BERKELEY (CBS SF) – Officials at UC Berkeley have opened an investigation linked to the nationwide college admissions scandal that emerged last week.
According to the criminal complaint released last Tuesday, the scheme began in 2011 and is the largest case of its kind ever filed by the U.S. Justice Department. The case was deemed “Operation Varsity Blues” by prosecutors.
Sacramento-area businessman William Rick Singer, who ran a college counseling and preparation firm, is accused of being the ringleader of the fraudulent scheme, later becoming a cooperating witness. Also among those charged are a number of Bay Area executives, CEO and entrepreneurs.
One of the Bay Area defendants, Bill McGlashan, has been put on indefinite leave by private equity firm TPG. McGlashan is founder and Managing Partner of TPG Growth.
Two other Bay Area defendants, Palo Alto-based Hercules Capital CEO Manuel Henriquez and his wife Elizabeth, appeared in Manhattan federal court Tuesday after being arrested in New York. Manuel Henriquez shook his head repeatedly in court and Elizabeth Henriquez appeared distressed, repeatedly running her hands through her hair. The two were released on $500,000 bail each.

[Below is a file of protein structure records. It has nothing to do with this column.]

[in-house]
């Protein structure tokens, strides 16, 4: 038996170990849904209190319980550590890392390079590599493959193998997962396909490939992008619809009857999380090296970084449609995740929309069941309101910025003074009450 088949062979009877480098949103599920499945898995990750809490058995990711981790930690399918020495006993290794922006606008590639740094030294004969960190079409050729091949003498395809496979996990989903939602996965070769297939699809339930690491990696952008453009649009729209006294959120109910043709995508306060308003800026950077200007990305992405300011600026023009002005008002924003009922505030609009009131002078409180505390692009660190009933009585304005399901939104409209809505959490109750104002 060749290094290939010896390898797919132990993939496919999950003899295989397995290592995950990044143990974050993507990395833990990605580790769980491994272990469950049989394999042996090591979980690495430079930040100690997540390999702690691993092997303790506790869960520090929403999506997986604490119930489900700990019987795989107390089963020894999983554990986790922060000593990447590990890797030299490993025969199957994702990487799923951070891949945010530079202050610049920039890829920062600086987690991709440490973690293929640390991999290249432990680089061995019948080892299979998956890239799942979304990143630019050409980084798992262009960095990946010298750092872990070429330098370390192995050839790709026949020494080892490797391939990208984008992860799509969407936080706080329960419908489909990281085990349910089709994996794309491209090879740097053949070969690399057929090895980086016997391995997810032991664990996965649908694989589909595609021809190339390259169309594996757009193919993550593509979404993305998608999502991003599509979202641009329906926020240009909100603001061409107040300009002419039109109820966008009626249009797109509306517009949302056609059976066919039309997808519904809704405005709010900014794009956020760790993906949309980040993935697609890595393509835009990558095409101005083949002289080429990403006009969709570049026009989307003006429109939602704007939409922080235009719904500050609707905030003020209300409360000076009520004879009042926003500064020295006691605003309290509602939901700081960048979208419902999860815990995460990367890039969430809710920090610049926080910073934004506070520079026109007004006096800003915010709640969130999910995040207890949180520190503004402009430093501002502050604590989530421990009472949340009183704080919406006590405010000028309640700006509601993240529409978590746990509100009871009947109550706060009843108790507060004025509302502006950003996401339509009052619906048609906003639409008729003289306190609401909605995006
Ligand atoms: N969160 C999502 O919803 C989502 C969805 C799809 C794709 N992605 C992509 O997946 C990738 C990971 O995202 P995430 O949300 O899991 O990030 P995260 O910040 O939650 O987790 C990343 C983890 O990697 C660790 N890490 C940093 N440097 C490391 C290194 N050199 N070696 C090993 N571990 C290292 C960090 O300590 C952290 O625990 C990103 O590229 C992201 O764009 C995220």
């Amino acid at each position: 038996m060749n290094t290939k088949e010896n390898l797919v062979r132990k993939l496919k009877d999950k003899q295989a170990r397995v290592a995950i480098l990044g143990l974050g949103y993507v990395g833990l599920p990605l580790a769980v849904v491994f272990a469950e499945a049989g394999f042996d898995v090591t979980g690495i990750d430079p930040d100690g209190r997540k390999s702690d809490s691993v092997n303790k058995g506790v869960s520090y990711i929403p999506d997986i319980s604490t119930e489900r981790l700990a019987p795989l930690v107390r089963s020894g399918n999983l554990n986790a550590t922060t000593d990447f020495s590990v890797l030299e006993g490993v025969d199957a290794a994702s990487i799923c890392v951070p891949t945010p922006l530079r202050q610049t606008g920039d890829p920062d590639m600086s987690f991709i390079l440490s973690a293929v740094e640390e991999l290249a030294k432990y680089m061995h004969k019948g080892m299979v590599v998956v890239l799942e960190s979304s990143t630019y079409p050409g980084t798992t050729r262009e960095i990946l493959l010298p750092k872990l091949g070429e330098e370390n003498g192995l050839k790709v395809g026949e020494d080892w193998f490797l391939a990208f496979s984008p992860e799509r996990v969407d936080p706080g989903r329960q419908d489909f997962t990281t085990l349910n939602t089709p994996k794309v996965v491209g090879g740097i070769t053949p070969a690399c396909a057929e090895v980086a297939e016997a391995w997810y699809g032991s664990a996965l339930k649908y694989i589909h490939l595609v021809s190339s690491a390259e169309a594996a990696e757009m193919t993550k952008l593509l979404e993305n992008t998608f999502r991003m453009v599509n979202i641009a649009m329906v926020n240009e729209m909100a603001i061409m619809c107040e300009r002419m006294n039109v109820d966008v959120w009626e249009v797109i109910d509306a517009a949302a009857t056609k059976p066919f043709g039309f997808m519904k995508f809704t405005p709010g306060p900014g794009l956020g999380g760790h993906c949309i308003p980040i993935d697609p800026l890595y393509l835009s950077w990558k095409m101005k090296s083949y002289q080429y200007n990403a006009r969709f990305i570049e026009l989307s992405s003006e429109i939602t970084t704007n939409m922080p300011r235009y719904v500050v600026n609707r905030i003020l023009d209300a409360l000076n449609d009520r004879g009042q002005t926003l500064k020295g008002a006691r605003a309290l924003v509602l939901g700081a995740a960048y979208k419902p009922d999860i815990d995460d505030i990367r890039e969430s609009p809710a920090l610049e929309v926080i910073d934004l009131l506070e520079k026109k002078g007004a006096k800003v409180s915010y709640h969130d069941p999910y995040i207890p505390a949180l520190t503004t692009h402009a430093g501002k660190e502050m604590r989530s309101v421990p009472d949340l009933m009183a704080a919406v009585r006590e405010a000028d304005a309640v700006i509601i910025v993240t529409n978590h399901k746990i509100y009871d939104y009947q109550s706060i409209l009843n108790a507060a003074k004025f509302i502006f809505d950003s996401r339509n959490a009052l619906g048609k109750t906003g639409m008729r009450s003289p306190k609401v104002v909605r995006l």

UC Berkeley is looking at how Jordan Sidoo got into the school. He graduated last year with a degree in history. He was also on Cal’s varsity crew team.
A federal indictment says Sidoo was accepted after he submitted phony test results.
Prosecutor say his father, Canadian businessman David Sidoo, paid $100,000 for a professional test taker to use a fake ID and ace the SAT for his son.
David Sidoo pleaded not guilty in a Boston courtroom last Friday. He’s charged with conspiracy to commit wire and mail fraud.
Canadian media say he’s been put on leave from two of his businesses.
UC Berkeley released a statement that said, “Integrity in our admissions process is critically important. Students who do not adhere to that value may have their admissions offer revoked, enrolled students may be dismissed, and diplomas conferred may be revoked.”